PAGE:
Messier 91

Coordinates: Sky map 12h 35m 26.4s, +14° 29′ 47″
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Messier 91
Spiral Galaxy Messier 91
Observation data (J2000 epoch)
ConstellationComa Berenices
Right ascension12h 35m 26.4s[1]
Declination+14° 29′ 47″[1]
Redshift486 ± 4 km/s[1]
Distance63 ± 16 Mly (19 ± 5 Mpc)[2]
Apparent magnitude (V)10.2[3]
Apparent size (V)5.4 × 4.3[1]
Other designations
NGC 4548,[1] UGC 7753,[1] PGC 41934[1]

Messier 91 (also known as NGC 4548 or M91)[4][5] is a barred spiral galaxy that is found in the south of Coma Berenices. It is in the local supercluster and is part of the Virgo Cluster of galaxies. It is about 63 million light-years away from our galaxy. It was the last of a group of eight "nebulae" – the term 'galaxy' only coming into use for these objects once it was realized in the 20th century that they were extragalactic – discovered by Charles Messier in 1781. It is the faintest object in the Messier catalog, with an apparent magnitude of 10.2.[3]

As a result of a bookkeeping error by Messier, M91 was for a long time one of the few missing entries in the Messier catalog, not matching any known object in the sky. It was not until 1969 that amateur astronomer William C. Williams[4] realized that M91 was NGC 4548,[5] which was catalogued by William Herschel in 1784. Some sources contend the nearby spiral galaxy NGC 4571 was considered as a candidate for this object by Herschel.[5]

Observation history[edit]

The object was discovered in 1781[a] by Messier who described it as nebula without stars, fainter than M90. Messier mistakenly logged its position from Messier 58,[5][6] where in fact it should have been Messier 89. William Herschel observed the same object in 1784.[b]

In 1969 Williams solved this lost Messier object by measuring its right ascension and declination relative to those of the nearby galaxy M89 (notable reference stars angularly nearby are sparse) – rather than M58, a 9th-magnitude galaxy which Messier recorded in 1778. This amended night sky "star-hopping" reference point matches Messier's figures[4] to 0.1 of an arcminute () in right ascension and 1 in declination, a sixtieth of a degree.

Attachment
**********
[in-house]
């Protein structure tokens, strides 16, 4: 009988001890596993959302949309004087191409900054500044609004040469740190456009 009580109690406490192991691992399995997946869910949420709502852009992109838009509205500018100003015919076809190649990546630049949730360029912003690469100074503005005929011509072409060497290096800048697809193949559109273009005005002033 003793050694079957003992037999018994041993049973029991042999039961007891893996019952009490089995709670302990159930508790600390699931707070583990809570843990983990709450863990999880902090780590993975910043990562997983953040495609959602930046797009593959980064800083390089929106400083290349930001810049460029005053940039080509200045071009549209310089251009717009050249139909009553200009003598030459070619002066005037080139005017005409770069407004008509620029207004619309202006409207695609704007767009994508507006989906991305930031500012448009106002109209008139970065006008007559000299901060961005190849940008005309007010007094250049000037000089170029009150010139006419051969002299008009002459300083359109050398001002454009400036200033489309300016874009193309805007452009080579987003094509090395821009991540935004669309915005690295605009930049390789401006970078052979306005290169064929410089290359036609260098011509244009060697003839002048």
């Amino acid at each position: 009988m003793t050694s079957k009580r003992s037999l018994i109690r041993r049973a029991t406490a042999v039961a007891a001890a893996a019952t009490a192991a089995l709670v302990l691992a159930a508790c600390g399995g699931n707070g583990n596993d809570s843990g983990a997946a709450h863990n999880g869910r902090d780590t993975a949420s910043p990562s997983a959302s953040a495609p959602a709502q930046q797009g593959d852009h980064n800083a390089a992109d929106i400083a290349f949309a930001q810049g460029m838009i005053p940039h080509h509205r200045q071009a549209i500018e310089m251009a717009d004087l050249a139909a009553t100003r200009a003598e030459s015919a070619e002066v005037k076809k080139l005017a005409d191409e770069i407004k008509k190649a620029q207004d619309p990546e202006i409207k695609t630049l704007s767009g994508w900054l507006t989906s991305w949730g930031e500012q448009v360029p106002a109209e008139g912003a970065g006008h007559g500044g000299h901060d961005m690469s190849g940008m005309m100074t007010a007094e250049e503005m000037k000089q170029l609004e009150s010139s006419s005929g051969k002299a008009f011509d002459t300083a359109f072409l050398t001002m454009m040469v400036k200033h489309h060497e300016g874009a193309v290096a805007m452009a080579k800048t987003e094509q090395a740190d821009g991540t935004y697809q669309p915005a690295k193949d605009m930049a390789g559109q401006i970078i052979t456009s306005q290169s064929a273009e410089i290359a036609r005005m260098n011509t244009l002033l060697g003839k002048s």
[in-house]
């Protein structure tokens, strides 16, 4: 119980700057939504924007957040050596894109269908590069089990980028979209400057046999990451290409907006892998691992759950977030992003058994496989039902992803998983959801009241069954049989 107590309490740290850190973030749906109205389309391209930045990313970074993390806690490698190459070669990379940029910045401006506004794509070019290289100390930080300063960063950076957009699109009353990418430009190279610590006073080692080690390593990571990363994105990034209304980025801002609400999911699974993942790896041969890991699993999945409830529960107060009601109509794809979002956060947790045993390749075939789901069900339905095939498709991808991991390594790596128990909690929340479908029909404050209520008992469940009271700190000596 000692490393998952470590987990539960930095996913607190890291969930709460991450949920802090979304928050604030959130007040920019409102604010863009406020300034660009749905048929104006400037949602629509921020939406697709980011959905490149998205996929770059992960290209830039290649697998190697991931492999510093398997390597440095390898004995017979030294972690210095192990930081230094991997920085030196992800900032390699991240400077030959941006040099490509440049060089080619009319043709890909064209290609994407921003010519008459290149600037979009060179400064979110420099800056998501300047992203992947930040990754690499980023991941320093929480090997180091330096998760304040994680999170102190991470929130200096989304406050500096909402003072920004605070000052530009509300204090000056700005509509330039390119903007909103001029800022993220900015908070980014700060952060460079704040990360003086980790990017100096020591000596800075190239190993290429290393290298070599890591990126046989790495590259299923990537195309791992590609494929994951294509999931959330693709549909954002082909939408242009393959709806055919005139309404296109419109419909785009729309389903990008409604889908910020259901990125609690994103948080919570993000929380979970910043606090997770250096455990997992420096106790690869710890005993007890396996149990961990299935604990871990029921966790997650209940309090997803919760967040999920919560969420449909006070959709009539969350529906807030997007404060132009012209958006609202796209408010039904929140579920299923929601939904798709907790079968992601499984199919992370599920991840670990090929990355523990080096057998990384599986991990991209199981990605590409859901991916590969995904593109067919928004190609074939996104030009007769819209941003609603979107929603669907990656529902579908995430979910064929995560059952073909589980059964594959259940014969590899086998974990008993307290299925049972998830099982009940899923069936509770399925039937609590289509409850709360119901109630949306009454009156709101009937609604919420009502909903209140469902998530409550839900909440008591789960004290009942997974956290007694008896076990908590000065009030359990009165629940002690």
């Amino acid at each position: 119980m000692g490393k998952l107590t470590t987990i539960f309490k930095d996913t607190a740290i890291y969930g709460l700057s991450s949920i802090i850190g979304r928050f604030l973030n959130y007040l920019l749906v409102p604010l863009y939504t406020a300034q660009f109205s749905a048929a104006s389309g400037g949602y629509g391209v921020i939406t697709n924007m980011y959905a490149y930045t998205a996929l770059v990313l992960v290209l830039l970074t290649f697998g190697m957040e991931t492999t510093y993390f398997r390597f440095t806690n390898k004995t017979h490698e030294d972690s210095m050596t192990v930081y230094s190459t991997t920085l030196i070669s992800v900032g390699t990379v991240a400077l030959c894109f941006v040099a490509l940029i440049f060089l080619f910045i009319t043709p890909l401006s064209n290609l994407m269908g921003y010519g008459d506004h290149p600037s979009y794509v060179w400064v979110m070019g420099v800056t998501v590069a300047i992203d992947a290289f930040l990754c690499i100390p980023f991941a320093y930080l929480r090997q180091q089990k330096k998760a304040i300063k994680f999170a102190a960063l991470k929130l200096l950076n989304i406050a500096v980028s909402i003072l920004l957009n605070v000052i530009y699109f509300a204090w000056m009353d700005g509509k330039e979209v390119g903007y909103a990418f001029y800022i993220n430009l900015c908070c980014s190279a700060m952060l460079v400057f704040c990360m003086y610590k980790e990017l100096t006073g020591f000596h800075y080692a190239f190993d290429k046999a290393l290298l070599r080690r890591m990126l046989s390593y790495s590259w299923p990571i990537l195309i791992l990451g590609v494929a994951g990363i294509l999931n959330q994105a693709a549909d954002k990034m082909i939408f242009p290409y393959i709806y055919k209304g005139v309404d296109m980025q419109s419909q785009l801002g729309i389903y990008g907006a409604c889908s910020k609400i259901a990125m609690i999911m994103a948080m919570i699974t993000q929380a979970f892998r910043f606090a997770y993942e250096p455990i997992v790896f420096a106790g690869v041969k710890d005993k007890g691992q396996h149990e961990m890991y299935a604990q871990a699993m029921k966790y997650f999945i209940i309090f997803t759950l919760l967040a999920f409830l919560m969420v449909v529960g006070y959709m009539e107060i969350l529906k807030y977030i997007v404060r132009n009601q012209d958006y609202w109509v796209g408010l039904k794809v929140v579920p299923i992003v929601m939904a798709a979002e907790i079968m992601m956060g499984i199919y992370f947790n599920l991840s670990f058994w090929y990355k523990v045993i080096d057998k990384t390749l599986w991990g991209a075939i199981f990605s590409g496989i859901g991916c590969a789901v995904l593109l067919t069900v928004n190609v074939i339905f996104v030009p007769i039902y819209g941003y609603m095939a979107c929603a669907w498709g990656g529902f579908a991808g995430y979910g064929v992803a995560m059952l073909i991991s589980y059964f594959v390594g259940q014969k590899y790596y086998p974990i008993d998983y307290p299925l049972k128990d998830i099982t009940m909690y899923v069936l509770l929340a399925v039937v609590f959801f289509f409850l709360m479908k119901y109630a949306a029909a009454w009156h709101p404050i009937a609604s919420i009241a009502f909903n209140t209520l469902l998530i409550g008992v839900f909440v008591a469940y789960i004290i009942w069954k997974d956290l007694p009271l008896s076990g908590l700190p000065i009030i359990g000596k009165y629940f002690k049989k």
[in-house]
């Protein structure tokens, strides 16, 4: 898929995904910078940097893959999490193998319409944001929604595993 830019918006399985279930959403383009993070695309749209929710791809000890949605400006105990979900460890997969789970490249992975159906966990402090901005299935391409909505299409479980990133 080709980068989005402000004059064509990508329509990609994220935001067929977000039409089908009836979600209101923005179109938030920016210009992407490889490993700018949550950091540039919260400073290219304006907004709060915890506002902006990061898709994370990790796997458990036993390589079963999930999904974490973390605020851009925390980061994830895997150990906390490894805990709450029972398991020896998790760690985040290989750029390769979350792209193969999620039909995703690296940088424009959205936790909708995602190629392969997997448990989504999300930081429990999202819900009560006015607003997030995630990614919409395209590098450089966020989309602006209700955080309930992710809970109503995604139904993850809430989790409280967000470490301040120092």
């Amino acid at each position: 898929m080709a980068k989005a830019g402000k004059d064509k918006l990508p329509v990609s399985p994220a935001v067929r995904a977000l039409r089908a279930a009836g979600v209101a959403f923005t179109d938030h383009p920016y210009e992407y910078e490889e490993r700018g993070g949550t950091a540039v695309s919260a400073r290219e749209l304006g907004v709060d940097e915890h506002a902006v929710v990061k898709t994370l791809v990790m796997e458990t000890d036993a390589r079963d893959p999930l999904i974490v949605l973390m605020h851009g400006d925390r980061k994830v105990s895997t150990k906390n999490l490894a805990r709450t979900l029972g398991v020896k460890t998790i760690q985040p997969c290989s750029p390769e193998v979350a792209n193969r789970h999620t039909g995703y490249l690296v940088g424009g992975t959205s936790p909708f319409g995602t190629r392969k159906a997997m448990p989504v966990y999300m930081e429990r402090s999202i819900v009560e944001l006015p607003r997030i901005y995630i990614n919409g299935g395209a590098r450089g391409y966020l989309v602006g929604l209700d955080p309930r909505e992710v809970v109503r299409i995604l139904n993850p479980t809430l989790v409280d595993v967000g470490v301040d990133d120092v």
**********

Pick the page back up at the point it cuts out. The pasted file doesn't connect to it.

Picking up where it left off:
Location of M91


Inclusion of Messier 91 in the Virgo cluster was confirmed in 1997 from observing Cepheid variables which place it at 52±6 million light years away.[5]

Its bar is very conspicuous – it is seen with position angle of 65 to 245 degrees when being measured from the North direction to the East.[5]

There is a countering peculiar (local) velocity toward us through the Virgo cluster of about 700 km/s within the cluster's recession velocity of about 1100 km/s, which produces its observed recessional velocity of only about 400 km/s.[5] Another source gives the latter figure as 803 km/s.[7]

Messier 91 is also classified as an anemic galaxy, that is: a spiral galaxy with little star formation and gas compared with other galaxies of its type.[8][9]

See also[edit]

References and footnotes[edit]

  1. ^ a b c d e f g h "NASA/IPAC Extragalactic Database". Results for NGC 4548. Retrieved 2006-12-13.
  2. ^ J. L. Tonry; A. Dressler; J. P. Blakeslee; E. A. Ajhar; et al. (2001). "The SBF Survey of Galaxy Distances. IV. SBF Magnitudes, Colors, and Distance". Astrophysical Journal. 546 (2): 681–693. arXiv:astro-ph/0011223. Bibcode:2001ApJ...546..681T. doi:10.1086/318301. S2CID 17628238.
  3. ^ a b "Messier 91". SEDS Messier Catalog. Retrieved 30 April 2022.
  4. ^ a b c William C. Williams Letter, Sky and Telescope, December 1969, p. 376. Accessed 13 April 2011
  5. ^ a b c d e f g Students for the Exploration and Development of Space Messier 91, Accessed online 14 April 2011
  6. ^ "Messier 91". University Today. Retrieved 2010-04-14.
  7. ^ Virgo cluster
  8. ^ Vollmer, B.; Cayatte, V.; Boselli, A.; Balkowski, C.; Duschl, W.J. (1999). "Kinematics of the anemic cluster galaxy NGC 4548. Is stripping still active?". Astronomy and Astrophysics. 349: 411–423. arXiv:astro-ph/9907351. Bibcode:1999A&A...349..411V.
  9. ^ Fumagalli, M.; Krumholz, M.R.; Prochaska, J.X; Gavazzi, G.; Boselli, A. (2009). "Molecular Hydrogen Deficiency in H I-poor Galaxies and its Implications for Star Formation". The Astrophysical Journal. 697 (2): 1811–1821. arXiv:0903.3950. Bibcode:2009ApJ...697.1811F. doi:10.1088/0004-637X/697/2/1811. S2CID 17561429.
  1. ^ on March 18
  2. ^ On April 8

External links[edit]